|Classic Review: Iced Earth - Burnt Offerings|
Label: Century Media
Year released: 1995
Review online: December 20, 2007
Reviewed by: Larry Griffin
As I often make quite clear, I am not an Iced Earth fan, and I often take to bashing and making fun of them whenever they come up in the course of conversation. Well, this album is the one album where they did pretty much everything right, with none of the repetitive riffs or boring, overdone aesthetics of later works, and I have no qualms with proclaiming this one of the best metal albums of the 90s.
Burnt Offerings is a brooding, dark, epic stomper of an album with a thick, heavy guitar tone and a crunchy, raw bass sound that really hits home and gives Iced Earth their own sound here. Dark melody lines fuse seamlessly with thrashy riffs to form a morass of gleefully evil goodness that is both compelling and headbangable at the same time. The production just rules all around, smothering you beneath a gargantuan wall of crushing, sludgy riffs, skull-pummeling drums and slithering, razor-sharp bass lines, not to mention the deep, operatic rumble of Matt Barlow's fantastic voice - this is the best performance he's done to date. For anyone who thinks he sounds cheesy or overdramatic, look no further than this album for proof that he is (or was) neither. This band has always had a unique, hard to classify sound that doesn't really liken them to any other band. They were rooted in Thrash Metal at the beginning of their career, but even then, you won't find many semblances of Megadeth, Exodus or Slayer here - Iced Earth were much darker than most Thrash, and they also had a tendency to slow down to an evil groove that really fucking ruled. The slow parts of Burnt Offerings are the best parts, and it's a shame that the band abandoned them later for a more straightforward and pugilistic Heavy Metal style. The songs here do tend to blend together if you're not paying close attention, and it will indeed require such close attention to "get" this album - it's not a catchy collection of singles. This is meant to be heard in its entirety.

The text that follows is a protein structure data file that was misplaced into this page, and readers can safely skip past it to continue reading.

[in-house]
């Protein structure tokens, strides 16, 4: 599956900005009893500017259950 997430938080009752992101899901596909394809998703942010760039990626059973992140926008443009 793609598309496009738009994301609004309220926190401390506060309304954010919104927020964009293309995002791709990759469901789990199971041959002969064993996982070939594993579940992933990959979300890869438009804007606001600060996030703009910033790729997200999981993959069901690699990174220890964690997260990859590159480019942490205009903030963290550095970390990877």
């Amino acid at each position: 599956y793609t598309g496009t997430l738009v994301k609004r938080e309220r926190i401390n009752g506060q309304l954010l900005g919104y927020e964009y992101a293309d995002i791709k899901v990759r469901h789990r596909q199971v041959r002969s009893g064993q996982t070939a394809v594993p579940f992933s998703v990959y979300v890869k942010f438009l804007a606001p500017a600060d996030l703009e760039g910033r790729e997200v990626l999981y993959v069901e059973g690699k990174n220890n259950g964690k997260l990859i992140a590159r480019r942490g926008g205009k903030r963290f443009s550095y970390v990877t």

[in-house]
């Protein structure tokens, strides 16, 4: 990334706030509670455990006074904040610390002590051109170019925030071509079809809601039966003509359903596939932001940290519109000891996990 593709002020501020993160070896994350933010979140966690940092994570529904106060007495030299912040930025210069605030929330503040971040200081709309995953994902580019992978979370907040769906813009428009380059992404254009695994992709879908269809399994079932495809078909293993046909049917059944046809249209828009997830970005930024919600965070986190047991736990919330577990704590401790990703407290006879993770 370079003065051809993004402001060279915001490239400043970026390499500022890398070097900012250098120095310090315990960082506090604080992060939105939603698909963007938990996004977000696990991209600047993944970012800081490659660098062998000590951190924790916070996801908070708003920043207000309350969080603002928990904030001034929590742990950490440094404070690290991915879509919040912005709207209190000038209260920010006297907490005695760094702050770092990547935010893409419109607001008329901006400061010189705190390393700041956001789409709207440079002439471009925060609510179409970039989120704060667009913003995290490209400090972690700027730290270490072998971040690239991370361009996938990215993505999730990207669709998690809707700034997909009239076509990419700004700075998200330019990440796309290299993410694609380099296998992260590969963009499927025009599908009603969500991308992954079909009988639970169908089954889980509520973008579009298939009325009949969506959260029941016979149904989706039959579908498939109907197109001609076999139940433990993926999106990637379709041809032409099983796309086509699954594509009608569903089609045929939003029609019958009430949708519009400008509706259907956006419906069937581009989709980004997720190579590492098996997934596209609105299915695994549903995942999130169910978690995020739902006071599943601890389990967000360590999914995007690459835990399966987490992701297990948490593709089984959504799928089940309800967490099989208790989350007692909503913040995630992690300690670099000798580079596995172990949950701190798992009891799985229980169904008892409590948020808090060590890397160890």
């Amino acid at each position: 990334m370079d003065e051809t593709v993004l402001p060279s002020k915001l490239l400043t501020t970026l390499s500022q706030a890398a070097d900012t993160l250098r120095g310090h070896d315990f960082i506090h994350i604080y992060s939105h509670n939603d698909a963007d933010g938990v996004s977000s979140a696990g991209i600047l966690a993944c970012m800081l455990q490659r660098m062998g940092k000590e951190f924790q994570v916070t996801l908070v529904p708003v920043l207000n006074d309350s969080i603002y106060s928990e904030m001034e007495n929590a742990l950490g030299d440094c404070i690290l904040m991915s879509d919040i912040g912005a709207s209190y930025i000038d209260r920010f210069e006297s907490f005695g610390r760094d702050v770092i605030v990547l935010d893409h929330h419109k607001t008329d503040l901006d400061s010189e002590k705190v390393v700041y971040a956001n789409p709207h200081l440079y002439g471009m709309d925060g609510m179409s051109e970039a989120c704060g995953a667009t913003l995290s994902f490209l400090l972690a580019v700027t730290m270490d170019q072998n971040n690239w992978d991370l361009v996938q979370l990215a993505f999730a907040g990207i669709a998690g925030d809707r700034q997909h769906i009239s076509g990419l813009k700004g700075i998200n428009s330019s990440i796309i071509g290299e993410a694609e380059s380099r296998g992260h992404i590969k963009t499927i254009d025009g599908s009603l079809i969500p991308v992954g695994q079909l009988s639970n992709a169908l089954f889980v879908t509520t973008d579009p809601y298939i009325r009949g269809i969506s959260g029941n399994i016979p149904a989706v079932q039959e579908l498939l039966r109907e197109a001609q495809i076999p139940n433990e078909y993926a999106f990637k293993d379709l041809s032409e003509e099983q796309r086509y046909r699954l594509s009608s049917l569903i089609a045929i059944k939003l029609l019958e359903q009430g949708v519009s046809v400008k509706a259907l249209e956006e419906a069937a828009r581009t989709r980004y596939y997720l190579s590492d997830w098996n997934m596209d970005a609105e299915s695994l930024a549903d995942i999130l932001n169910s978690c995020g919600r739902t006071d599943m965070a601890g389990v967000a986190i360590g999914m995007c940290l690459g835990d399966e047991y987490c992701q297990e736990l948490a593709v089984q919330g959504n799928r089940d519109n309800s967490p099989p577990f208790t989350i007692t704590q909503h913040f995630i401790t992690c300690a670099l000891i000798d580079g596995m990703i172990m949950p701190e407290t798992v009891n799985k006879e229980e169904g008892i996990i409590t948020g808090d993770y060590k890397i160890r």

Weak songs? Not here. As I mentioned, this is the only album in the band's entire career where Iced Earth did everything right and produced a viable, well-made metal album without any glaring flaws. Every song here rules without exception, and there are only great songs that are better than the good songs here; no filler at all. For songs that rule the most, I'd have to name the epic, sorrowful title track, the sizzling "Burning Oasis," the massive, kinetic stomp of "Creator Failure," and of course the mandatory 16 minute epic "Dante's Inferno," which may go on for a bit too long, but is an awesome song nonetheless. Eat my shorts, Gettysburg trilogy.
I wish the band had never changed their style after this album. If you haven't heard it, then you need it, especially if you dislike this band in its current incarnation as much as I do. Highly recommended.
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